Tag Archives: Vincent Lecavalier

Briere A Hab

5’10”, 181 pound free agent Daniel Briere has signed a two-year deal with the Habs and I suppose it’s possible this could be fine as he’s been a bit of thorn in the Habs’ side over the years. Scored the odd big goal against my team. Made me curse at my T.V. screen several times.

Now he’s on our side. I hope I won’t be cursing him for completely different reasons.

He had a chance to become a Canadien a few years back but wasn’t interested, even though he’s a good Quebec boy. And since he was recently unemployed and hoping a team would have him, now he’s happy to be coming to Montreal. It kinds of burns my ass slightly.

Does he have much of a downside? Not really, other than he’s a shrimp and the team needs to get bigger, not smaller. And he’s almost 36 years old. And he’s not the player he once was.

But other than these few things, it’s all upside.

Prime Time Sports talk show host Bob McCown wrote in his book “100 Greatest Hockey Arguments” that hockey is probably the only sport where three fans can watch the same game at the same time and all three can disagree with what they saw. And the same holds true for speculation involving players coming to teams.

You can disagree with me completely on this, but I don’t like this signing. The same as I wasn’t crazy about the prospect of Vincent Lecavalier coming to Montreal. I don’t want guys on their way out, even if they did burn the Habs in a big way over the years. Because much of their former burning has been snuffed out with a wet blanket owned by Mother Nature’s old man, Father Time.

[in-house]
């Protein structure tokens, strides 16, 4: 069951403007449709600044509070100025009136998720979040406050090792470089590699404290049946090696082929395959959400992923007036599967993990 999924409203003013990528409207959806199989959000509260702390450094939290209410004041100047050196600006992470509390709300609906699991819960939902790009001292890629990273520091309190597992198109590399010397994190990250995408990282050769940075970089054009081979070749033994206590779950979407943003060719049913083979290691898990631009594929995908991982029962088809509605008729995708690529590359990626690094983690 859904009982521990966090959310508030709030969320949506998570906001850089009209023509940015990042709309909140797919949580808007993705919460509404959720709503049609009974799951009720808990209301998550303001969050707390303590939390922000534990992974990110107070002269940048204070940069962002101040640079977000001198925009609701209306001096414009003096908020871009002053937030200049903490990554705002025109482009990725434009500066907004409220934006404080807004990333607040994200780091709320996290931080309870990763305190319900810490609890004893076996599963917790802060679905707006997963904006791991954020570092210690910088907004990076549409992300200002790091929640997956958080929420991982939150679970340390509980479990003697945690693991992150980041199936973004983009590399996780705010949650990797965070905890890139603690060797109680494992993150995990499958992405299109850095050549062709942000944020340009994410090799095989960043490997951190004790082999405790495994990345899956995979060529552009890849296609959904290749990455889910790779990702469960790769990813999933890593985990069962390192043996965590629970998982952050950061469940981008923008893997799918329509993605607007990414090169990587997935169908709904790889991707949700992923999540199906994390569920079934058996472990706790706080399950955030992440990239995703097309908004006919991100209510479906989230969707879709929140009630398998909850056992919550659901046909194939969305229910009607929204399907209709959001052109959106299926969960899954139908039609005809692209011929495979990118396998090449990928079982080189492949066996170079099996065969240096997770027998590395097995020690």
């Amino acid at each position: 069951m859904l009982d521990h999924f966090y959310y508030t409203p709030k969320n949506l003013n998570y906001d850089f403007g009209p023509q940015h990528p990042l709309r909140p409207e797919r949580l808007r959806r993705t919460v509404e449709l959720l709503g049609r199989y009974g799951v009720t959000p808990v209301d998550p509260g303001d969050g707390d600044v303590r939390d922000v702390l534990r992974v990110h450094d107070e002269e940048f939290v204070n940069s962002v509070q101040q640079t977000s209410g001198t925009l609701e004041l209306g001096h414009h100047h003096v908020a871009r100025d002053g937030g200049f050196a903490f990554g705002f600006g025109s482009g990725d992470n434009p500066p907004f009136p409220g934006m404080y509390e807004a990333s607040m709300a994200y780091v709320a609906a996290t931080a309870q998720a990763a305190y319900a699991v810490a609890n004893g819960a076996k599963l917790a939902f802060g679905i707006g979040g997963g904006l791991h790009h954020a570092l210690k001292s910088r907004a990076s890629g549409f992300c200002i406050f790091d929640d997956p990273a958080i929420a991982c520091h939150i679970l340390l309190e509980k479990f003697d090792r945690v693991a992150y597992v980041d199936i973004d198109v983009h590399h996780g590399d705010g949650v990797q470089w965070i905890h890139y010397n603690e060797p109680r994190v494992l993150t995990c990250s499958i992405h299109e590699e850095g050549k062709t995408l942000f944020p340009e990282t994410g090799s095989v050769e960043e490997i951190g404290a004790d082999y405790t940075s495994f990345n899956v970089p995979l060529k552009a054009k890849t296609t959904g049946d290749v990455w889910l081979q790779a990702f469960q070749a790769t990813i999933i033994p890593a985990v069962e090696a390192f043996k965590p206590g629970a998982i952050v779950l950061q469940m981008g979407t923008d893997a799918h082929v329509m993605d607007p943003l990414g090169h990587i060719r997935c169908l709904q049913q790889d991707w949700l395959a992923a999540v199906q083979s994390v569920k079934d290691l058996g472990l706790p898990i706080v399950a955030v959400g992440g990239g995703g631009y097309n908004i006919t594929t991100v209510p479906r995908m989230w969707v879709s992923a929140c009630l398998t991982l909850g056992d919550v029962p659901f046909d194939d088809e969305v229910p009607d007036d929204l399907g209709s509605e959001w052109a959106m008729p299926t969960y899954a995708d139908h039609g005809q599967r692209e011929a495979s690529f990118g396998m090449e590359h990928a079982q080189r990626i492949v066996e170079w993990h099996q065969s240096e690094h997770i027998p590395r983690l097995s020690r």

Of course I hope I’m wrong and you call me on it seven or eight months from now when Briere shows he’s the perfect fit and Marc Bergevin once again looks like Sam Pollock. But for now, I feel the Canadiens already have their quota of small forwards, and adding another, who happens to be almost 36 years old, isn’t going to make me run down the streets of St. Hubert whooping and hollering.

Non, Maybe Oui

Chalk me up as one guy who’s not crazy about the idea of Vincent Lecavalier in Montreal.

Five years ago, when he was 28 or so and a bonafide French-Canadian star who wore number four because his granddad loved Jean Beliveau, I wanted very much to see the big centre wearing the CH.

But he was on the decline in Tampa Bay in the last couple of years, not nearly as effective as he was, he’s on the cusp of being old, and the Lightning decided to move on without him. He’s not the 52- goal and 40-goal scorer he was a handful of years ago.

Martin St. Louis knows how to grow old and play. Maybe not Vincent.

However, I say all this without seeing him in action much, so I have no idea. I’m just babbling before we go out in Montreal traffic and get lost again.

Having said that, if the Habs did decide to bring him aboard and he became an important guy with his size down the middle and his experience, was somehow revitalized and helped out in a big way, and the province of Quebec and Habs fans everywhere embraced him, then I’m all for it.

This is a fine example of fence-sitting.

And his wife Caroline is lovely and I would work hard to make her comfortable when the team is on the road.





Habs’ Big Line Big

Tampa Bay was given an overdose of MEDs tonight – Max, Erik, and David, as Montreal’s top line scored four of the team’s five goals on their way to a 5-2 romp over a fairly lousy Lightning team, a team which has allowed more goals than any other in the league. (TB has allowed a whopping 275 goals. Montreal, as an example, has given up 223).